Family Offices Trim Exposure to Hedge Funds

Stockholm (HedgeNordic) – Family offices are trimming their exposure to hedge funds for at least the fourth consecutive year, according to a survey among 311 family offices conducted by UBS. Hedge funds currently account for 5.7 percent of the average family office portfolio after allocations declined 3.2 percentage points this year and fell 0.9 percentage points last year.

Despite the continuous decline in allocations, the hedge fund industry delivered the best performance since 2013, with the average hedge fund earning 8.6 percent last year as reflected by the HFRI Fund Weighted Composite Index Performance. The decline in hedge fund allocations among family offices can be mainly attributable to weak performance in the past decade or so and relatively high fees imposed by hedge funds. The chief executive officer of one family office cited in the Global Family Office Report said: “If you look at hedge funds over the last five to eight years, they offer much lower returns than the rest of the market. The purpose of a hedge fund is to limit your downside risk, but you’re not going to get the upside as well.”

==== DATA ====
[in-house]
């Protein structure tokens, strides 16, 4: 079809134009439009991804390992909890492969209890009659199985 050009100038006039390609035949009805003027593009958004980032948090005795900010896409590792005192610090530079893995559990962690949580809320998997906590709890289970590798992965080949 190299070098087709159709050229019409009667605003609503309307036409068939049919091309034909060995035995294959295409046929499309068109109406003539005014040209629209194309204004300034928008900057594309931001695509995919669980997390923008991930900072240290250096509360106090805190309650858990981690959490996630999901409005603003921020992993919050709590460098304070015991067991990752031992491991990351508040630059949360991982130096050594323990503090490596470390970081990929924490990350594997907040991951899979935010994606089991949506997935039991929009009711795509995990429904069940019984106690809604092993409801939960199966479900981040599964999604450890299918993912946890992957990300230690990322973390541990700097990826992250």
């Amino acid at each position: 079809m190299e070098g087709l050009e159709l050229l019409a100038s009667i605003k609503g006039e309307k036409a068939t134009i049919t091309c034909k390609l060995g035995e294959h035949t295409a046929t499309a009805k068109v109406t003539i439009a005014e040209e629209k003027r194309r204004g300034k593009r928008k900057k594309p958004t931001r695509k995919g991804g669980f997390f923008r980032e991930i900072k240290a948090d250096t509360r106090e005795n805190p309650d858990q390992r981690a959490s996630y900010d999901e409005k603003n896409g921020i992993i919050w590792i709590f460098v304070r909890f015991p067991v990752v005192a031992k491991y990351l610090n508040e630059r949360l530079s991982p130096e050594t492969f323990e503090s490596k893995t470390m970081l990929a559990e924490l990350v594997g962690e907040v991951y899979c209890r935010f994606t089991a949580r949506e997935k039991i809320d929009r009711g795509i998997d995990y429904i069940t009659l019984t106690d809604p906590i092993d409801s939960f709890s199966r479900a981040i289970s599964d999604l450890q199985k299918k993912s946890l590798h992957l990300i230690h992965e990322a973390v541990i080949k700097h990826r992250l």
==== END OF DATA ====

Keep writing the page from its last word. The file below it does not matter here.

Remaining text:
The report also reveals major differences in hedge fund allocations across regions. North American and Emerging Markets family offices, for instance, favor hedge funds the most with average portfolio allocations of 7.4 percent and 8.6 percent, correspondingly. Hedge funds account for 5.0 percent of the average European family office, whereas family offices in Asia have an average exposure to hedge funds of only 1.7 percent. Family offices also tend to allocate more capital to larger hedge funds, as vehicles managing more than $1 billion in assets account for 8.0 percent of the average family office portfolio. This compares with an average allocation of 5.3 percent to funds managing less than $250 million in assets and 5.2 percent to medium-sized funds managing between $250 million and $1 billion.

Although the weak returns in the past several years discouraged family offices from allocating a bigger portion of their capital to hedge fund vehicles, the allocation level to this asset class is expected to remain stable next year. Whereas around 15 percent of the family offices surveyed indicated they plan decrease investments into hedge funds, 21 percent of survey respondents expressed plans to increase allocations to hedge funds next year.


Picture © Sergey-Nivens—shutterstock

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